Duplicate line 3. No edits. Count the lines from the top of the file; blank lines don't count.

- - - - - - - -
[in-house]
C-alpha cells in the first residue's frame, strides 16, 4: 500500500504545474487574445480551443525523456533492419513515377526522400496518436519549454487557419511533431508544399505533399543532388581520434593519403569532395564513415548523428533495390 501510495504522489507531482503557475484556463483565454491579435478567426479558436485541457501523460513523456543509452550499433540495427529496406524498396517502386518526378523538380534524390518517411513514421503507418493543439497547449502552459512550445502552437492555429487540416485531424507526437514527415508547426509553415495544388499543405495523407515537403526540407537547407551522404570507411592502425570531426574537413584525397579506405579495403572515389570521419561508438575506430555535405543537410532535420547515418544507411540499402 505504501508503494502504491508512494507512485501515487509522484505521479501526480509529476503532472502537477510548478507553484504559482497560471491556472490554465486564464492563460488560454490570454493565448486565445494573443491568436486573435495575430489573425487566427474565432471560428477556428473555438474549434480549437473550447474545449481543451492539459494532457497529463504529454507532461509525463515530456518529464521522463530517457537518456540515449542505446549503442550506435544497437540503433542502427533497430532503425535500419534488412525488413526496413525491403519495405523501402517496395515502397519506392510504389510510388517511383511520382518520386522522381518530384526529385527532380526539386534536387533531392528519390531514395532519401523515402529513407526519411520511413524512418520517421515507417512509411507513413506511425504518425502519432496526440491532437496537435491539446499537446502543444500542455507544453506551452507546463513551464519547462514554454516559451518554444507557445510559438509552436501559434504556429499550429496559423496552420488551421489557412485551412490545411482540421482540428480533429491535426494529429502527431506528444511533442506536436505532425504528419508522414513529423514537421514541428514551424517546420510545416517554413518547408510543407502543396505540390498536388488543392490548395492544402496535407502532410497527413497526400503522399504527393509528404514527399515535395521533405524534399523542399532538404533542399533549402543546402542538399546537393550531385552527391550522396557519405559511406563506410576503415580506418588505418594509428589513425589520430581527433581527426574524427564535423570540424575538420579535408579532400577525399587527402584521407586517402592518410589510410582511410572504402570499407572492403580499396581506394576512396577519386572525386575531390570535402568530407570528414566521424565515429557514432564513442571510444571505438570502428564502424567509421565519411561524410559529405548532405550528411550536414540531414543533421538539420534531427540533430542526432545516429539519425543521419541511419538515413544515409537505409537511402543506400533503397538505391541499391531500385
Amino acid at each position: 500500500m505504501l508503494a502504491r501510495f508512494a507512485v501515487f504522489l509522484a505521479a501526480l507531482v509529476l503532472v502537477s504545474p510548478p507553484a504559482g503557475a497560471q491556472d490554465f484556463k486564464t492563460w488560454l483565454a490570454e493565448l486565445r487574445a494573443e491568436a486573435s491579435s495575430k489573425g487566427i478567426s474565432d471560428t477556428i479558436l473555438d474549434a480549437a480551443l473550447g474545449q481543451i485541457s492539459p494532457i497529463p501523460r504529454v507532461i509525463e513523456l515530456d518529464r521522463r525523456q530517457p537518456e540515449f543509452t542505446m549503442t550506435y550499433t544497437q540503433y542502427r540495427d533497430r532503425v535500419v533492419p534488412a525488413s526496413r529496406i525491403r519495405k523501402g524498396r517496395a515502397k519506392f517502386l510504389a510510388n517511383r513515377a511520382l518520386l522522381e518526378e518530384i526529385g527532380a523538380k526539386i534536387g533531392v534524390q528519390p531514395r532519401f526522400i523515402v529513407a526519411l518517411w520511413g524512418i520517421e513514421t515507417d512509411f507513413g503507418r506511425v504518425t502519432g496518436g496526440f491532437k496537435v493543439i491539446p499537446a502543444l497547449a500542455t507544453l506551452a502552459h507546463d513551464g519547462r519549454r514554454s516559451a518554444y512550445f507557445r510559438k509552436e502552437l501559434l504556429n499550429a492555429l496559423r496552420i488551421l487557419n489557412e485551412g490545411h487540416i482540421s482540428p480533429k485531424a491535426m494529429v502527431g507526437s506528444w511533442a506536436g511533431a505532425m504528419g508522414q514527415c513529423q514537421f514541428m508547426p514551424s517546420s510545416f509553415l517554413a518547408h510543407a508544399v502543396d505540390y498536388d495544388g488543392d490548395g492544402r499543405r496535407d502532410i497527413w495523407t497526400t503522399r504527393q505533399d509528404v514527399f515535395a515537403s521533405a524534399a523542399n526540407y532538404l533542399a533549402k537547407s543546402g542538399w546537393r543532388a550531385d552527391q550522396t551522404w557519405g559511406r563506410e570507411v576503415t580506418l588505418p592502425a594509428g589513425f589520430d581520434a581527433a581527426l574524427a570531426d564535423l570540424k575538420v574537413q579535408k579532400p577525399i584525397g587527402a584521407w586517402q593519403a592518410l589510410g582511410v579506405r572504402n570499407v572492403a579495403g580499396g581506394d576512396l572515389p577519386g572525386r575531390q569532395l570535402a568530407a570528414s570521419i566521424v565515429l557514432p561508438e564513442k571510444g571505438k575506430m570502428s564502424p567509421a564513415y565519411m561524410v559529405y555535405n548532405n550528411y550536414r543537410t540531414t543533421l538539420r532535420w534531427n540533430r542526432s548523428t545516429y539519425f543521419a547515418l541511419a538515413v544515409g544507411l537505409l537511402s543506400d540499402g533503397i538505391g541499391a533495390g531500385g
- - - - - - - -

Amino acid at each position: 500500500m505504501l508503494a502504491r501510495f508512494a507512485v501515487f504522489l509522484a505521479a501526480l507531482v509529476l503532472v502537477s504545474p510548478p507553484a504559482g503557475a497560471q491556472d490554465f484556463k486564464t492563460w488560454l483565454a490570454e493565448l486565445r487574445a494573443e491568436a486573435s491579435s495575430k489573425g487566427i478567426s474565432d471560428t477556428i479558436l473555438d474549434a480549437a480551443l473550447g474545449q481543451i485541457s492539459p494532457i497529463p501523460r504529454v507532461i509525463e513523456l515530456d518529464r521522463r525523456q530517457p537518456e540515449f543509452t542505446m549503442t550506435y550499433t544497437q540503433y542502427r540495427d533497430r532503425v535500419v533492419p534488412a525488413s526496413r529496406i525491403r519495405k523501402g524498396r517496395a515502397k519506392f517502386l510504389a510510388n517511383r513515377a511520382l518520386l522522381e518526378e518530384i526529385g527532380a523538380k526539386i534536387g533531392v534524390q528519390p531514395r532519401f526522400i523515402v529513407a526519411l518517411w520511413g524512418i520517421e513514421t515507417d512509411f507513413g503507418r506511425v504518425t502519432g496518436g496526440f491532437k496537435v493543439i491539446p499537446a502543444l497547449a500542455t507544453l506551452a502552459h507546463d513551464g519547462r519549454r514554454s516559451a518554444y512550445f507557445r510559438k509552436e502552437l501559434l504556429n499550429a492555429l496559423r496552420i488551421l487557419n489557412e485551412g490545411h487540416i482540421s482540428p480533429k485531424a491535426m494529429v502527431g507526437s506528444w511533442a506536436g511533431a505532425m504528419g508522414q514527415c513529423q514537421f514541428m508547426p514551424s517546420s510545416f509553415l517554413a518547408h510543407a508544399v502543396d505540390y498536388d495544388g488543392d490548395g492544402r499543405r496535407d502532410i497527413w495523407t497526400t503522399r504527393q505533399d509528404v514527399f515535395a515537403s521533405a524534399a523542399n526540407y532538404l533542399a533549402k537547407s543546402g542538399w546537393r543532388a550531385d552527391q550522396t551522404w557519405g559511406r563506410e570507411v576503415t580506418l588505418p592502425a594509428g589513425f589520430d581520434a581527433a581527426l574524427a570531426d564535423l570540424k575538420v574537413q579535408k579532400p577525399i584525397g587527402a584521407w586517402q593519403a592518410l589510410g582511410v579506405r572504402n570499407v572492403a579495403g580499396g581506394d576512396l572515389p577519386g572525386r575531390q569532395l570535402a568530407a570528414s570521419i566521424v565515429l557514432p561508438e564513442k571510444g571505438k575506430m570502428s564502424p567509421a564513415y565519411m561524410v559529405y555535405n548532405n550528411y550536414r543537410t540531414t543533421l538539420r532535420w534531427n540533430r542526432s548523428t545516429y539519425f543521419a547515418l541511419a538515413v544515409g544507411l537505409l537511402s543506400d540499402g533503397i538505391g541499391a533495390g531500385g